O rafáid co muintir múaid
When she had let him go to his fine friends
ráid fri tuintib a throm-shlúaig:
he rowed with all of his company,
ba soalt sochlaind ní súail
(this fosterling from a good family)
co toracht Lochlaind lonn-gluair.
to the brave land of Norway.
O rancadar dar sál sair
Once they reached the land across the sea
co n-ád is co n-oll-bladaib,
by their luck, and with high renown,
anait secht m-bliadna ar blaid
They stayed, seeking fame, for seven years
ic a charait comramaig.
With his triumphant friend.
Cechaing iarom Rúad na renn
After that, Rúad of the Spears
tar srothaib, fial-mod fég-sheng,
left across the sea, that keen and slender youth,
anair dar muir tríath-glan tend,
West, over the powerful billows of the sea,
co toracht íath-mag n-Érend.
Until he reached the plains of Ireland.
Eismech robói in rí co recht,
But royal Rúad played false
nírbo deis-breth ná daig-bert;
And showed poor judgement
cen dul co mná tar sruth slecht
Deciding not to return to the women across the level waters,
in cruth cétna rothairngert.
As he had promised he would.
Tan rogab triath-tuirid tess
When the proud chieftain landed southward
i n-iath Muirid na mag-les,
On the lowland holdings of the plain of Muired,
co crúad-chalad, clú cen ches,
That strong land of unclouded reputation for strength,
rochúaladar in arm-gres.
His men heard wild war music behind him.
Amrán sin na m-ban-ón binn,
It was the music of the women
tria glan-rád n-glan-óg n-guth-binn,
Their voices carrying in song
ic tetarracht Rúaid co rinn
as they pursued Rúad at spear-point
tar srúaim setal-balc sruth-glinn.
Over the rushing waves of the streaming tide.
Seólsat curchán créd nad clé,
They sailed in a boat of flawless bronze,
nír dub-chlár dér drongdige,
This was no dull hulk of a vessel.
a nónbur garg grinn-gel glé
All nine of them were there – fierce, radiantly bright,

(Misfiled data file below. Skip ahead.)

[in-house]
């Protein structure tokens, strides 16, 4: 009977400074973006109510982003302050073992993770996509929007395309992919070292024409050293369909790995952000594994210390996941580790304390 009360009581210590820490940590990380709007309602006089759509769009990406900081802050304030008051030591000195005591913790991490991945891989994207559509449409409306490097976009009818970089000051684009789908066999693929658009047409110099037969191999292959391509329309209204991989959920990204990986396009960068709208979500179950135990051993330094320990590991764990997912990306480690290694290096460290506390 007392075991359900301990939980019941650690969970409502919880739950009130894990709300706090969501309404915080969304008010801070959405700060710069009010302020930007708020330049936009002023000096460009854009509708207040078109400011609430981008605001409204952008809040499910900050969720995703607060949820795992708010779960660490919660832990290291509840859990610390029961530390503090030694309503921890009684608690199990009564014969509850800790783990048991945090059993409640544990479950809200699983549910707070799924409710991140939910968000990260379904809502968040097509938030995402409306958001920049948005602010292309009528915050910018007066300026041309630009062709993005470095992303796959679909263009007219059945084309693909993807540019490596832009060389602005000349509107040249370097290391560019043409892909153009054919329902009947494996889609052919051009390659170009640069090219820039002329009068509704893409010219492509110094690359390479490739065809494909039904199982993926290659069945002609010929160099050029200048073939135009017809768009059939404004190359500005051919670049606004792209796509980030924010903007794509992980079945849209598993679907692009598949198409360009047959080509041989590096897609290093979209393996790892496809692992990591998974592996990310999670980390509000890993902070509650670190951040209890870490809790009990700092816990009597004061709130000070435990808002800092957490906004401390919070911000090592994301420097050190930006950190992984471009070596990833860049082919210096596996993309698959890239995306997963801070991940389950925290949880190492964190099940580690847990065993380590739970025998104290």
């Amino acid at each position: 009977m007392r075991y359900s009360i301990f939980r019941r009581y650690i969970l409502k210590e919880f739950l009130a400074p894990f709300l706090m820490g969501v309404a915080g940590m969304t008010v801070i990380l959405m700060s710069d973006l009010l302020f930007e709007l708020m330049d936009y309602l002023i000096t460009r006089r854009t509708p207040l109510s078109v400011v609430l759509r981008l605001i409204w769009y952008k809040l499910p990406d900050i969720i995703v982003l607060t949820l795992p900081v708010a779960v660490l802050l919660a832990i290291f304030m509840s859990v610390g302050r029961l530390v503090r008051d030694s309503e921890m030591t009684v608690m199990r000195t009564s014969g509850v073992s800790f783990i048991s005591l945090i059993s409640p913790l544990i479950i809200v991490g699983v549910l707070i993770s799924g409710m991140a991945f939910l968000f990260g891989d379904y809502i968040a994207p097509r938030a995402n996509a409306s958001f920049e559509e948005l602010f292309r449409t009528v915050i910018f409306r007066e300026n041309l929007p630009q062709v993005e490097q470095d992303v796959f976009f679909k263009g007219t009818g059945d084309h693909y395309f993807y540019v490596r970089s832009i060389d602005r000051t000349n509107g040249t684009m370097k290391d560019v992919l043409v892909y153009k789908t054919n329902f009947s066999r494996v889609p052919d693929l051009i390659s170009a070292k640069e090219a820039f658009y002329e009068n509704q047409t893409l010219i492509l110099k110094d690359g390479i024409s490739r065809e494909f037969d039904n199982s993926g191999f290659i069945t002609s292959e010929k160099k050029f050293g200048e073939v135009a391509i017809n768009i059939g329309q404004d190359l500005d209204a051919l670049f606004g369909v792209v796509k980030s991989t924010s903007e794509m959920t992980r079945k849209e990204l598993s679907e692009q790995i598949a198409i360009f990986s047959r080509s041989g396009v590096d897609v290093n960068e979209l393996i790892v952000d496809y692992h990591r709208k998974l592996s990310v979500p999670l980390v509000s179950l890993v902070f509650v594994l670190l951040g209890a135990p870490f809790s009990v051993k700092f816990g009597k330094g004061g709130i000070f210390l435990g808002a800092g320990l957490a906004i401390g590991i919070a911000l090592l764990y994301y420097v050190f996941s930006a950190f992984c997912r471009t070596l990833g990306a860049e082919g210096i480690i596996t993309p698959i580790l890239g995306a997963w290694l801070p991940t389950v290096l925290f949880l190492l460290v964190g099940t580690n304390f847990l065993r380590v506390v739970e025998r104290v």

i n-Inber n-ard n-Ollbine.
As they came to high Inber Ailbine.
Olc-gním rogene andsin
Then, a terrible thing happened:
ben díb cen ere n-essil,
One of the women – did she know what she was doing?
marbad maic Rúaid co m-blait bil
Was she aware that she risked the son of Rúad himself,
ocus a maic fodessin.
And her own son? –
Erchor don mac mó cach cair
She threw her son like a spear – a shocking act!
(ba treb-chol dó for talmain)
Rúad would remember it as a blot on his house forever;
rolá amach tria cacad cain
Yes, she hurled the child like a weapon
conidn-apad cen anmain.
And the boy was killed.
And as-bert slúag son-ard-se
Then Rúad’s people all together
rothecht Rúad rogarg rige
Cried out in one voice
uili cen chond im glonn n-glé
So horrified were they at this act;
“Ba h-oll, ba h-oll in bine!”
“Great, great was the harm!”
Desin atá, tairm cen tnú,
And from this famous story
a h-ainm, ní do dailb didu,
Undoubtedly comes the name
na h-aba, nad celam clú,
Of our familiar river –
feib adberam a fhiru. A F.
This is the story I tell to you.
[The “A.F.” at the end of this stanza is a dúnad, “closing”, referring to the opening words, “A fhiru”. This is a common way of marking the end of a poem within a manuscript. However, there are four more stanzas attached as a kind of coda, which deal with the naming of Mag Muired. You can read Gwynn’s translation of them here.]